Ohio order would force NCAA Tournament games without fans

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FILE – In this March 18, 2015, file photo, the NCAA logo is displayed at center court as work continues at The Consol Energy Center in Pittsburgh, for the NCAA college basketball tournament. The NCAA took a significant step toward allowing all Division I athletes to transfer one time without sitting out a season of competition. A plan to change the waiver process is expected to be presented to the Division I Council in April, 2020. If adopted, new criteria would go into effect for the 2020-21 academic year and be a boon for athletes in high-profile sports such as football and men’s and women’s basketball. (AP Photo/Keith Srakocic, File)

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An order from the governor of Ohio to restrict spectator access to indoor sporting events because of concerns about the coronavirus would force the NCAA to play men’s basketball tournament games in the state without fans present.

The NCAA had no immediate response Wednesday after Ohio Governor Mike DeWine said he would be issuing an order regarding “mass gatherings.”

The NCAA men’s and women’s Division I basketball tournaments begin next week at sites across the country. The first four game of the men’s tournament are scheduled to be played in Dayton, Ohio, on Tuesday and Wednesday. First- and second-round games are scheduled to be played in Cleveland on March 20 and 22.

DeWine said he will be issuing an order in the next 24 to 36 hours.

“The order will be that there cannot be spectators there. There certainly will be people — there will be TV people, there can be radio people there, there can be sports writers, certainly can be the media there. But we’re not going to have the large crowd.”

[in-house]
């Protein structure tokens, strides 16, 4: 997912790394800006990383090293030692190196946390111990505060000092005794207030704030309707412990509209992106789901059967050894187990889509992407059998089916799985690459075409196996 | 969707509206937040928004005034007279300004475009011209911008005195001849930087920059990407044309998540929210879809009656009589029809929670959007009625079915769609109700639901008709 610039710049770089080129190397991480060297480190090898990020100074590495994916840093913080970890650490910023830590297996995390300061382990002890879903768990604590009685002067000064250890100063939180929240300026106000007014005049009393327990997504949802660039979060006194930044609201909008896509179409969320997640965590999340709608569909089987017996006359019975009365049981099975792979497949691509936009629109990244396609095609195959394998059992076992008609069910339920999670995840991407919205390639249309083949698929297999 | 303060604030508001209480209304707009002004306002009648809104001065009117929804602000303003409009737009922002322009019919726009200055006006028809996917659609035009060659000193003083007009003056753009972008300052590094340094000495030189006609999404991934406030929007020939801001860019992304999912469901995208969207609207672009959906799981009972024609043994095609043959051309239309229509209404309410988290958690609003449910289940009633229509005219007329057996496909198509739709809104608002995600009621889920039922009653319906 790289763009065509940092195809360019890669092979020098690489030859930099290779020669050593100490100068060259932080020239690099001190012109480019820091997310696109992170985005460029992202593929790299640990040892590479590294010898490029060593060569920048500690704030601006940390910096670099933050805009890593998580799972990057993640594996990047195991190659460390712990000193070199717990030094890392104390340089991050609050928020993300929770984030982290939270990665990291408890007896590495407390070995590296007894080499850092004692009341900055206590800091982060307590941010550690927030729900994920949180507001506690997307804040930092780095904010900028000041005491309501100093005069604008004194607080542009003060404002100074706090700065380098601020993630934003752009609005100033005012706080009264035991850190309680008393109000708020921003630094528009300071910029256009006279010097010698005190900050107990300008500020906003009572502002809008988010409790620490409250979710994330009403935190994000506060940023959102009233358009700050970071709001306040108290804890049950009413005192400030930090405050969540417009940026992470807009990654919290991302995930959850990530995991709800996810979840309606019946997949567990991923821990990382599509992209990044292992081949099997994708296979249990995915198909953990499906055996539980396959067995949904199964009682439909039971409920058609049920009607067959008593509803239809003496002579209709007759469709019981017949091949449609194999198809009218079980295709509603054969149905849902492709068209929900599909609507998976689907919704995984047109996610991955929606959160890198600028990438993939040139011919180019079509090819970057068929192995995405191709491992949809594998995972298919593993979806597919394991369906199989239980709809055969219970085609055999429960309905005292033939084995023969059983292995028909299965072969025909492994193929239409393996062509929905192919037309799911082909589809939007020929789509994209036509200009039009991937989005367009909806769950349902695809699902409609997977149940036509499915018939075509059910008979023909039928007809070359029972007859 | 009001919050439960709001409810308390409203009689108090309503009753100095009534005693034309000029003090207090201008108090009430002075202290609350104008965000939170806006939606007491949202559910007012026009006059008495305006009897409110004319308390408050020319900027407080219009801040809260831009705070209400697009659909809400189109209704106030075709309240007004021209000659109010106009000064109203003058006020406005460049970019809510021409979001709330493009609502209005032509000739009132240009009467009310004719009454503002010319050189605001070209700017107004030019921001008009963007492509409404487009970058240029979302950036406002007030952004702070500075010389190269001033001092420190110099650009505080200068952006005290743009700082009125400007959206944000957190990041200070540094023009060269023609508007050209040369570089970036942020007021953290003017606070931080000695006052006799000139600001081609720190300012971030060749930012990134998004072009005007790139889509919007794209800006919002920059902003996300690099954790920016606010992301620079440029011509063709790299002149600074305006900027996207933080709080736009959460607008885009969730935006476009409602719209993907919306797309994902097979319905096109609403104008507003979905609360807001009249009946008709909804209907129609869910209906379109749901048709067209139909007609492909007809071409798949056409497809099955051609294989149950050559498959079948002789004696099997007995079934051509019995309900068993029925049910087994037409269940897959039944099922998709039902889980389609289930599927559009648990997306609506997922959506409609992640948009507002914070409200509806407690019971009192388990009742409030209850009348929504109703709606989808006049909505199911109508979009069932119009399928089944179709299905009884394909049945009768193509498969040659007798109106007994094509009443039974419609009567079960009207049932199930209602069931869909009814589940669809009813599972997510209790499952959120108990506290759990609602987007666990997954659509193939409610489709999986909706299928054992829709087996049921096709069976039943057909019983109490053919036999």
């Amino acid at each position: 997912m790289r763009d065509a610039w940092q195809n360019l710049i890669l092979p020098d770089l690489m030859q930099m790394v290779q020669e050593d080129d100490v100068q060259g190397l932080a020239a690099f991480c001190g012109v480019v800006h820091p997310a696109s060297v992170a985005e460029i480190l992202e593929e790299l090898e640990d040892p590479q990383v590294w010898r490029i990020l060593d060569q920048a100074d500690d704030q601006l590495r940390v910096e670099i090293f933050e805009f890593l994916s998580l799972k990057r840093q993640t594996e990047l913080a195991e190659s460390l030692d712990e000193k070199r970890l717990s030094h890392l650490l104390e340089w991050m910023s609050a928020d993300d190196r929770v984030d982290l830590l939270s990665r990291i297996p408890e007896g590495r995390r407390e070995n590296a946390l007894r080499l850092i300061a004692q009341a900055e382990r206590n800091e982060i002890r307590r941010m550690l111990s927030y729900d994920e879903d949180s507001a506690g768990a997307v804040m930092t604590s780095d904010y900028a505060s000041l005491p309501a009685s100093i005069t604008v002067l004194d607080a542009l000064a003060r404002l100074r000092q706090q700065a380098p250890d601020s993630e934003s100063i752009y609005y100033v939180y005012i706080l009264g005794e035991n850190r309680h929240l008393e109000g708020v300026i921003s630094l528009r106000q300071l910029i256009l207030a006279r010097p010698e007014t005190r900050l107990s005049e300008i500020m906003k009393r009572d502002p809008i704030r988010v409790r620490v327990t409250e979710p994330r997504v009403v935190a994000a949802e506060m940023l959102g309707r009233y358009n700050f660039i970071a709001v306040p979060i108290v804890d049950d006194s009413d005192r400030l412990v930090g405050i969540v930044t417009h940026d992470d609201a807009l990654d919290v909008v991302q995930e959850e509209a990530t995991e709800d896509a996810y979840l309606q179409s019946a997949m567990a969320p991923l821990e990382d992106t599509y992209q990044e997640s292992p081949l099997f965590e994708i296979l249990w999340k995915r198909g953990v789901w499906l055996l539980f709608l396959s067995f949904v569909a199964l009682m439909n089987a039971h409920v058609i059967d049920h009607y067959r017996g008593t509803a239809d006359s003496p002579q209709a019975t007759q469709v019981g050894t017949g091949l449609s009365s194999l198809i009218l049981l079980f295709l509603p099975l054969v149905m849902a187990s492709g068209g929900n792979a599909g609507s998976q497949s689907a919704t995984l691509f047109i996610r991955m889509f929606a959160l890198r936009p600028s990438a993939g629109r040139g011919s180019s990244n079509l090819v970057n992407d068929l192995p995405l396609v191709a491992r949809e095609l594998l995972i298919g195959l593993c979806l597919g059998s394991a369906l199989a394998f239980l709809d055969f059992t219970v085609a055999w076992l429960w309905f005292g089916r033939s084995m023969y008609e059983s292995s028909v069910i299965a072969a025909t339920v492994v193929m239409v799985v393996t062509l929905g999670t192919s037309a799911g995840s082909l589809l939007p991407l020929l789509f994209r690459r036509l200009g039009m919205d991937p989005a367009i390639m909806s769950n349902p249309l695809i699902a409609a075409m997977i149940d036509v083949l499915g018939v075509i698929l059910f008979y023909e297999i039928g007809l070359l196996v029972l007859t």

On Tuesday, DeWine recommended all indoor sporting events — high school, college and professional — restrict spectator access.

The Mid-American Conference responded by closing its men’s and women’s basketball tournament games at Cleveland’s Rocket Mortgage FieldHouse, home of the NBA’s Cleveland Cavaliers and scheduled site of the men’s NCAA games, to the general public. The women’s tournament started Wednesday.

The Big West Conference announced a similar move, not allowing the general public into its basketball tournament games to be played this week at the Honda Center in Anaheim, California.

Conference college basketball tournaments are in full swing across the country this week. The Atlantic Coast Conference is in Day 2 of its five-day men’s tournament in Greensboro, North Carolina, and the Pac-12 played the first game of its tournament in Las Vegas on Wednesday.

Later Wednesday, the Southeastern Conference was to begin its men’s tournament in Nahsville, Tennessee; the Big East was set to start at Madison Square Garden in New York; and the Big Ten was also scheduled to tip off in Indianapolis. There were no plans to restrict fan access to those events.

March Madness hits another level next week with the start of the NCAA Tournament to crown a national champion, one of the most popular events on the American sports calendar.

The 68-year men’s field is scheduled to be announced Sunday and the 64-team women’s tournament field was set to be unveiled Monday.

There are eight first- and second-round sites for the men’s tournament, scheduled to be played March 19-22. Locations include Cleveland; Spokane, Washington; Albany, New York; Sacramento, California; and Omaha, Nebraska. The four regional sites for the second weekend of the tournament are Indianapolis, Los Angeles, Houston and New York. The Final Four is scheduled to be held in at Mercedes-Benz Stadium in Atlanta, with the semifinals on April 4 and the championship game April 6.

The women’s tournament first- and second-round games begin March 21 and will be played at 16 sites, mostly on or close the campuses of the top seeded teams. The regionals will be playedin Dallas, Greenville, South Carolina; Portland, Oregon; and Fort Wayne, Indiana. The Final Four will be held in New Orleans on April 3 and 5.


AP Sports Writer Tom Withers in Cleveland contributed to this report.

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